Labour spending plans to create £58bn hole in public finances, claim Tories


WYRE Forest's Labour candidate backed Jeremy Corbyn's high profile manifesto launch today by saying it will transform Britain into a fairer society.

Corbyn, who is flagging badly in the opinion polls, promised to "change our country" with a raft of proposals including raising taxes on the well-off and renationalising key industries.

United Kingdom opposition Labour Party leader Jeremy Corbyn will on Tuesday unveil a "radical and responsible" plan for government vowing it will change the country and govern "for the many not the few", the media reported.

McCluskey said it was hard for the party to challenge now only two years after losing an election, and one year after Labour MPs attempted to replace Corbyn as leader - a move he said instilled the impression of a divided party in the minds of many voters.

Labour said it will not try to overturn Britain's decision to leave the European Union, but will "negotiate a deal that preserves jobs and access to the single market" and maintains standards of workers' rights established under the EU.

Its response was to say that 95 percent of earners would pay no more tax, but that the burden would start to rise on earnings of more than 80,000 pounds, about $103,000 at current exchange rates, and in corporate taxes.

The manifesto also included commitments to nationalising the railways, and bringing Royal Mail, water and energy back into public ownership.

The IFS said the plans would result in a marginal tax rate of more than 73 per cent for workers earning between £100,000 and £123,000, once NI is taken into account.

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"It's a program that will reverse our national priorities to put the interests of the many first", Corbyn is expected to say. This is a programme of hope.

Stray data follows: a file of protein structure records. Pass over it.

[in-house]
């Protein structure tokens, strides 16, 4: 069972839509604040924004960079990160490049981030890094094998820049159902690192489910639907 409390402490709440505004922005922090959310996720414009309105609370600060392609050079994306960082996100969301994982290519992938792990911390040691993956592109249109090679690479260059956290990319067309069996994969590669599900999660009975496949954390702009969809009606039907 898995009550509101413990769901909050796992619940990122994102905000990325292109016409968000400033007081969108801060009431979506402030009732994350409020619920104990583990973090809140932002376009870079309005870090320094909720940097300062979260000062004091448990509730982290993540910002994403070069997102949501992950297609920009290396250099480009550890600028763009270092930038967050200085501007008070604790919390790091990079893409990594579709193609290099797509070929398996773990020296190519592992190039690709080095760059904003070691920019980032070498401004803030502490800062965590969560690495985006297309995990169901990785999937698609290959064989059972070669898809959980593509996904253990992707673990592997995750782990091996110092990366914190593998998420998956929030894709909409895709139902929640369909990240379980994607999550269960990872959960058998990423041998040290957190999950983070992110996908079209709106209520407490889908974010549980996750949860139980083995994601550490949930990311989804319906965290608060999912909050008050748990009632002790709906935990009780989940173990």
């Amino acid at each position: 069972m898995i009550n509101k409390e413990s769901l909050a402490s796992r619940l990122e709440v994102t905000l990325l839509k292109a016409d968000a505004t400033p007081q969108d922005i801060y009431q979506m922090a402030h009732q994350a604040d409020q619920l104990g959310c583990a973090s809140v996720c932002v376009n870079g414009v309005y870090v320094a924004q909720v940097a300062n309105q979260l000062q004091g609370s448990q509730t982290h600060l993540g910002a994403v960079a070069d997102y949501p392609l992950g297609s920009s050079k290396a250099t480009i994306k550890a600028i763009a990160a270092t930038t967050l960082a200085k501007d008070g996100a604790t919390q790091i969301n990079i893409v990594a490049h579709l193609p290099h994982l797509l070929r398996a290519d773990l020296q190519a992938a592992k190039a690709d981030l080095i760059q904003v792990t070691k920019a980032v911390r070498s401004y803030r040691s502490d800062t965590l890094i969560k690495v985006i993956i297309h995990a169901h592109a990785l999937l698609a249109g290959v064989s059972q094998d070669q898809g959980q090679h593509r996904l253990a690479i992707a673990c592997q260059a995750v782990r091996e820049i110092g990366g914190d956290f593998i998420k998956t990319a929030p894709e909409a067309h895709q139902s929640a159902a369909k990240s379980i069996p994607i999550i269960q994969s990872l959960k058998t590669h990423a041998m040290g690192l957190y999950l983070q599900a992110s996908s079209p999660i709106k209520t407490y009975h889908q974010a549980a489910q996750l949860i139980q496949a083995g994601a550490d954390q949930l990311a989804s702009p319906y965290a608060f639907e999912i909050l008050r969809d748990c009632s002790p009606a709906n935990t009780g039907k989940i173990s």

"The Labour Party campaign has outshone the Tories' comfortably".

Other pledges in the Labour manifesto include building one million new homes and adding four national holidays to the calendar.

Labour's Jeremy Corbyn is campaigning for next month's United Kingdom election with his eye already on the next battle: to remain party leader even when defeat seems all but inevitable. "Sensible, costed and when tested, our policies are highly popular with the public", he told AFP.

Mr McCluskey's prediction of just 200 seats for Labour and a big win for Theresa May and the Conservatives will be interpreted in two ways inside the Labour Party and by political opponents.

But writer Barnaby Neale, a Labour volunteer, said the "inspiring" manifesto would sway voters.

Mrs May responded: "From what I see, it is a very long wish list, a whole lot of promises, but if you look at it, it doesn't add up".

His comments were dismissed by Labour's elections co-ordinator Andrew Gwynne, who said: "This is absolute rubbish from the Tories and yet another wholly cynical ploy to try and avoid scrutiny of their own spending plans".